Some of the greatest videos you will ever watch are in this week’s edition of science news (and only one of them will make you feel dirty). Plus, we’ve got the latest news from Mars, volcanoes in unexpected places, and P-Mag readers will be excited to learn the identity of the “best living science communicator.” (Spoiler alert — he’s also damn smexy!)
- Some of the Red Planet’s alluvial fans may have been caused by flooding following rainfall. The most likely cause would be asteroid impacts; surface ice would be melted and blasted into the atmosphere, then fall back to the surface.
- You may have seen one of the stories going around last week that excitedly declared that life on Earth might have originated on Mars because of molybdenum. It’s probably not true, and it sucks that so many news agencies didn’t approach it with any sort of critical analysis.
- Curiosity captured images of an unusual solar eclipse on August 20th—the Martian moon Phobos partially covered the sun for several seconds.
The orbiting WISE spacecraft is being reactivated to study near-Earth objects whose trajectories could pose a risk of impact or that could be well-placed for a proposed mission to study an asteroid up close.
Last Friday, NASA launched the unmanned Lunar Atmosphere and Dust Environment Explorer (LADEE), which will enter orbit around the moon to study its extremely thin atmosphere.
Cool exoplanets of the week! An Earth-sized planet called Kepler-78b orbits its sun in only about 8½ hours. That gives it a surface temperature of about 8,700°F, meaning the planet is covered in boiling lava. Another exoplanet, a super-earth known as Gilese 1214 b, likely has an atmosphere that contains a lot of water.
Surveys with ice-penetrating radar have uncovered a 460 mile long canyon hidden under the ice sheet in Greenland. It’s thought to predate glaciation of the island and may carry meltwater to the Arctic Ocean.
An underwater volcano in the northwest Pacific Ocean has been confirmed as the largest volcano on Earth and is even slightly larger than Mars’ Olympus Mons, the previous record-holder for largest volcano in our solar system. Tamu Massif was once thought to be built up from lava coming from several clustered volcanoes, but new analysis shows that the lava all comes from a single central vent.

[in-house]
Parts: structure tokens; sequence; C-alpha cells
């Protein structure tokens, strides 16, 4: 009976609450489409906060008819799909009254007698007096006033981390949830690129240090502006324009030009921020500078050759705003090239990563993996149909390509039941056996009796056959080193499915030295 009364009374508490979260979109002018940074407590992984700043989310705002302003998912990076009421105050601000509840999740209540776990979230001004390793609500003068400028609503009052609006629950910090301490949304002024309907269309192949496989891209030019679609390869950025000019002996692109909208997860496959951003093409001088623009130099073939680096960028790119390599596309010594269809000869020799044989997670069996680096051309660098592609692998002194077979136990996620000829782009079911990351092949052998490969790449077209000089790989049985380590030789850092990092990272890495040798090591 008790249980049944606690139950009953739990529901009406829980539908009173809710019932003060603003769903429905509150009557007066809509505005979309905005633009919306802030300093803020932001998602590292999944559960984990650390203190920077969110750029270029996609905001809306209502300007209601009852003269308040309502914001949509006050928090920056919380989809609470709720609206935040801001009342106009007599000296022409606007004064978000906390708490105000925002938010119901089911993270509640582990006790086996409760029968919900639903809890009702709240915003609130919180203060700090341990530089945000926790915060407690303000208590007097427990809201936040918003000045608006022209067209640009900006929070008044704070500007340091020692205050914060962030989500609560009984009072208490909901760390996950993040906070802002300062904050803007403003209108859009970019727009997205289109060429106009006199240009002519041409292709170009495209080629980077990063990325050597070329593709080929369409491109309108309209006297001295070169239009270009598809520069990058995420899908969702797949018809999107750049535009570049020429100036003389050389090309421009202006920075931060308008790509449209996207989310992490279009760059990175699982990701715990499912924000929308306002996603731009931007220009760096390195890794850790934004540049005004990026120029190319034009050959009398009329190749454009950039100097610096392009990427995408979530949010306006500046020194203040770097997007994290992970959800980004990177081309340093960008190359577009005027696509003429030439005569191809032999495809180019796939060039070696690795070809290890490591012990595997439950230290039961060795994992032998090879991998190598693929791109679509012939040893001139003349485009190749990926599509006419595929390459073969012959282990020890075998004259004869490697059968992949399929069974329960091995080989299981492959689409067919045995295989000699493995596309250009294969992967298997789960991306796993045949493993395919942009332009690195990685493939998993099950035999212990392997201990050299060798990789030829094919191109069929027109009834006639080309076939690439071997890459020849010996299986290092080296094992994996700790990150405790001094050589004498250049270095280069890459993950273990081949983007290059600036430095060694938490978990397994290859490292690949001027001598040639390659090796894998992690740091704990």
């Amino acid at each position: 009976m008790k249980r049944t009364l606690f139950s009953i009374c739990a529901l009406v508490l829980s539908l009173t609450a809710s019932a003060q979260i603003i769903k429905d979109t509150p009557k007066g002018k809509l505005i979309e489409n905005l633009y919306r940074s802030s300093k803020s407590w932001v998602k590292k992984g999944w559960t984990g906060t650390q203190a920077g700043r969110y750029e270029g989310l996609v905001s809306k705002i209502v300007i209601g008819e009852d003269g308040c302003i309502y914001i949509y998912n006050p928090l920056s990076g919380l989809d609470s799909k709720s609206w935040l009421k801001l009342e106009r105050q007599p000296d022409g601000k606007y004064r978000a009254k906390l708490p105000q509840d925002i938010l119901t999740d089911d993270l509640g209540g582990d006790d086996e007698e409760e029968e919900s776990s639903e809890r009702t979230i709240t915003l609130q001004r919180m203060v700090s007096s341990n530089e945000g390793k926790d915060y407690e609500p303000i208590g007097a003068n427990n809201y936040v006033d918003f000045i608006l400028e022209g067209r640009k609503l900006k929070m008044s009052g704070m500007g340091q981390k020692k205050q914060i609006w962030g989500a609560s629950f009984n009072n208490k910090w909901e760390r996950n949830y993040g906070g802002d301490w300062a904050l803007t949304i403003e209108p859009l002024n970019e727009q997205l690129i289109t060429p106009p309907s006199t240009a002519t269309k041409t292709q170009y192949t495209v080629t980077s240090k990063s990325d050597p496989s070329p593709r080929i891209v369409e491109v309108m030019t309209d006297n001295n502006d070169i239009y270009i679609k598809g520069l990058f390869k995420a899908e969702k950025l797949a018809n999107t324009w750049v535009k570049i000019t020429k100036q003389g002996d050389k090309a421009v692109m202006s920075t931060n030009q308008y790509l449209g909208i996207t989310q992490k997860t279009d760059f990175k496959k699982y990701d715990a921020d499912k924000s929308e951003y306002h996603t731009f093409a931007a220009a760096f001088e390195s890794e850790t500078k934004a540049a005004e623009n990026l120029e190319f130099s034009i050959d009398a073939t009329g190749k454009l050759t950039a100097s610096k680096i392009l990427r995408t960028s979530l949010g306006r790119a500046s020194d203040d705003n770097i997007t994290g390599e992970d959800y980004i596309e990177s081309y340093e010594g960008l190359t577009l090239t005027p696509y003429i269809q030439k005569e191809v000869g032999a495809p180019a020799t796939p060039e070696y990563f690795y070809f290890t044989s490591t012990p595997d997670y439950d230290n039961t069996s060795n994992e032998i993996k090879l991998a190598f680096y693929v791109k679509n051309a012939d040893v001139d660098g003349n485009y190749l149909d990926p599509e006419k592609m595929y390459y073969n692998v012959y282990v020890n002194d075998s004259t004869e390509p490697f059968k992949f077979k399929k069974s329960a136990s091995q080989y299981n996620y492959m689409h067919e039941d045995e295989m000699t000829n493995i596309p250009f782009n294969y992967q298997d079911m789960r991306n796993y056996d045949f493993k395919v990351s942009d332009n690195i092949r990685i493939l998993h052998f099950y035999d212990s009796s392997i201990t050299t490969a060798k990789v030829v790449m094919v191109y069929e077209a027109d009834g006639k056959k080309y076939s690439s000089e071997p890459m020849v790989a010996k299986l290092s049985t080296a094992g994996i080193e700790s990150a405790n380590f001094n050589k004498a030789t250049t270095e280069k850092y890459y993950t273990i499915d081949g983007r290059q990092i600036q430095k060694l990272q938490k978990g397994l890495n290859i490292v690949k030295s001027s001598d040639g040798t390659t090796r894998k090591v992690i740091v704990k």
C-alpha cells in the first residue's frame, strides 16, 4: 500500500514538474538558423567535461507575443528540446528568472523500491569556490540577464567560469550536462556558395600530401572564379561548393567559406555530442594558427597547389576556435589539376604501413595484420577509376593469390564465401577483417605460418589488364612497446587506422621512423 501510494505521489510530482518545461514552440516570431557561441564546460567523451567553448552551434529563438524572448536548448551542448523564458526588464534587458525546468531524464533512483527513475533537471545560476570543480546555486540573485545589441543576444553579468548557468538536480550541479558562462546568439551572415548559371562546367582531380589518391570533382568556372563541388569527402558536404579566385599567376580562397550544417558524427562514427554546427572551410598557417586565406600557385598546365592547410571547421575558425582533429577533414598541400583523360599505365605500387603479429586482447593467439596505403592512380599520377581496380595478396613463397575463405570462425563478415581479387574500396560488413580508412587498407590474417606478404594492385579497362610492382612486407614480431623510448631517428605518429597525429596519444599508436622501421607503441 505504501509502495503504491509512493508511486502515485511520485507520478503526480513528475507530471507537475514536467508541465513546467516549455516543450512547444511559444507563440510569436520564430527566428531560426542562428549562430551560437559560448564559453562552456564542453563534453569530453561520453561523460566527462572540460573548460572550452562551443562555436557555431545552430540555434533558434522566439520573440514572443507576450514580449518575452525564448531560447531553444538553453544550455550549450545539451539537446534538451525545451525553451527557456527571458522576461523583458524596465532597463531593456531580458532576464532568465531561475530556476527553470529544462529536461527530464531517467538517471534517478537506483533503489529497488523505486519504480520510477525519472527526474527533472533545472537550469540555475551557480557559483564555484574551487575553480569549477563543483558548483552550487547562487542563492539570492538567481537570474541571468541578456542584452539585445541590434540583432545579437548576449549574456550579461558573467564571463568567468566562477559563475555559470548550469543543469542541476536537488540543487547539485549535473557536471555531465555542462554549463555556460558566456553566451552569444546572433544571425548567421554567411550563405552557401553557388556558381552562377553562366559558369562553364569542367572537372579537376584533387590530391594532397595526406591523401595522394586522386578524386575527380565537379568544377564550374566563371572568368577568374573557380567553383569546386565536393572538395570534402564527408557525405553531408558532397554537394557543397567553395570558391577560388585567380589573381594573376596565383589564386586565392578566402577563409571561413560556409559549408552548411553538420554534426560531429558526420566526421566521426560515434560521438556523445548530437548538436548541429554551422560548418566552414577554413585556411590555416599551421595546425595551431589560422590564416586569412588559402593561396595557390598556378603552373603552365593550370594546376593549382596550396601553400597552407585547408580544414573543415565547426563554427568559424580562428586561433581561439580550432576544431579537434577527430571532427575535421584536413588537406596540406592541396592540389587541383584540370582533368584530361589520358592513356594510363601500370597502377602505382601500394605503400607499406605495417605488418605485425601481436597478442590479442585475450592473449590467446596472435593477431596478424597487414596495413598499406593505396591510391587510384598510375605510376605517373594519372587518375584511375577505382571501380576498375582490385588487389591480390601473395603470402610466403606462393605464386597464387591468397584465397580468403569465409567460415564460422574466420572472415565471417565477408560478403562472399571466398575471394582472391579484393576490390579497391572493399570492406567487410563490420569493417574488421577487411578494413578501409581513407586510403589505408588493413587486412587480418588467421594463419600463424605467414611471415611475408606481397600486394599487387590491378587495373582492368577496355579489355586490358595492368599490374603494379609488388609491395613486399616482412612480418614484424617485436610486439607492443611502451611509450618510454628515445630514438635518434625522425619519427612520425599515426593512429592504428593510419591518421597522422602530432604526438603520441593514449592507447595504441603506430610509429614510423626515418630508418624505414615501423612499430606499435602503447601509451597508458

A small volcanic geyser has appeared about 900 yards from one of the runways at the airport in Rome. The crater is about six feet wide, three feet deep, and has produced gas clouds reaching 15 feet in the air. While the surrounding road was sealed off to prevent passersby from inhaling the gas pending tests to see if it was dangerous, it is unlikely that the crater will cause any real trouble.
New computer models prove that unusual waves in some Norwegian fjords in March 2011 were caused by the massive earthquake that had struck Japan about 30 minutes earlier. The seiche waves were caused by a kind of seismic wave called S-waves. Fortunately they hit at low tide, so the 5-foot waves didn’t cause any reported damage.
Despite mostly cloudy skies, Germany set a new record for solar energy production in July.
New evidence contradicts the notion that humans are the only apes that can swim. A captive chimpanzee and a captive orangutan were separately taped swimming with a version of a breaststroke, and the chimp even dives to the bottom of a pool.
Dolphins can have wet dreams complete with spontaneous ejaculation. The first-ever video of the phenomenon is at the link if you’re into that kind of thing.
A new species of walking shark has been discovered in Indonesia. Don’t worry, they don’t walk on land! Rather they use their pectoral and pelvic fins to wiggle along the seafloor. They only reach about 28 inches long, and are actually kinda cute.
Bacteria in 100 million-year-old rocks 1.5 miles below the ocean floor may have such a slow metabolism that they reproduce only once every 10,000 years. Freaky.
For the first time, researchers have confirmed the existence of an element with the atomic number 115. It has yet to be named officially, though the name “ununpentium” has been used as a placeholder in the periodic table.
EEG tests show that newborns can recognize words that they heard frequently while in the womb.
- The newest series of Lego minifigurines includes a lady scientist! While the description is rather vague as to what kind of scientist she’s supposed to be, at least she’s not freaking pink from head to toe.
- Neil deGrasse Tyson is the best living science communicator. Obviously!
- Emily Willingham demolishes one of the dumbest arguments yet against GMOs and science. (It basically boiled down to, “Why do we need to develop weird-looking rice when people could just grow their own carrots and yams!”) And I love how patiently she rolls her eyes at a random comment troll who also fails to understand what science is.
- New Scientist details an experiment that shows how poverty can effectively lower people’s intelligence and cause them to have a harder time making good decisions.
- The economic stimulus plan from a few years ago has meant more money for scientific research; Scientific American looks at a few of the fields that have benefitted from extra government funding. Unfortunately, budget sequestration has meant that many researchers have since lost funding. Damnit.
- I kind of loved this point-by-point takedown by a Discover Magazine blogger of a Buzzfeed article about things we (supposedly) don’t know about the ocean.
- Brilliant idea! Let’s start naming hurricanes after climate change deniers. Seriously, this is the best thing you’ll watch all day (even if you watched the dolphin jizz video I linked earlier).